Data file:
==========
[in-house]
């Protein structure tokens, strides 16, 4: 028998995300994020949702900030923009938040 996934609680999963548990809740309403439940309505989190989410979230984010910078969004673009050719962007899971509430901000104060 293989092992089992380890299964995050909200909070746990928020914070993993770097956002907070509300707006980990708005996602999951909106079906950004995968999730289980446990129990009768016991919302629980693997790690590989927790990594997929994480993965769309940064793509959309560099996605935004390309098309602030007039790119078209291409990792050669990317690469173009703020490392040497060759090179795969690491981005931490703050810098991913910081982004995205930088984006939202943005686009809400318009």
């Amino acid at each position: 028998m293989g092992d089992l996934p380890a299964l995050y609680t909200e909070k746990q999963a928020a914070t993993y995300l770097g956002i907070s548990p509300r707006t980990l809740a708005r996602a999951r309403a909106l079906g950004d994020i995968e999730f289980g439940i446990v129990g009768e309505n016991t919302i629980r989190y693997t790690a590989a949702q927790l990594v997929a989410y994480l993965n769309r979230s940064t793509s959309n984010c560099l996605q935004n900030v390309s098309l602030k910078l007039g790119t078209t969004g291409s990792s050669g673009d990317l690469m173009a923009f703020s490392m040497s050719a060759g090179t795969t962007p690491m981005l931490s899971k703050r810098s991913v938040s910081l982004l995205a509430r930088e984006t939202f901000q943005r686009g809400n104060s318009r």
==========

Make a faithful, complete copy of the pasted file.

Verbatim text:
[in-house]
């Protein structure tokens, strides 16, 4: 028998995300994020949702900030923009938040 996934609680999963548990809740309403439940309505989190989410979230984010910078969004673009050719962007899971509430901000104060 293989092992089992380890299964995050909200909070746990928020914070993993770097956002907070509300707006980990708005996602999951909106079906950004995968999730289980446990129990009768016991919302629980693997790690590989927790990594997929994480993965769309940064793509959309560099996605935004390309098309602030007039790119078209291409990792050669990317690469173009703020490392040497060759090179795969690491981005931490703050810098991913910081982004995205930088984006939202943005686009809400318009």
């Amino acid at each position: 028998m293989g092992d089992l996934p380890a299964l995050y609680t909200e909070k746990q999963a928020a914070t993993y995300l770097g956002i907070s548990p509300r707006t980990l809740a708005r996602a999951r309403a909106l079906g950004d994020i995968e999730f289980g439940i446990v129990g009768e309505n016991t919302i629980r989190y693997t790690a590989a949702q927790l990594v997929a989410y994480l993965n769309r979230s940064t793509s959309n984010c560099l996605q935004n900030v390309s098309l602030k910078l007039g790119t078209t969004g291409s990792s050669g673009d990317l690469m173009a923009f703020s490392m040497s050719a060759g090179t795969t962007p690491m981005l931490s899971k703050r810098s991913v938040s910081l982004l995205a509430r930088e984006t939202f901000q943005r686009g809400n104060s318009r």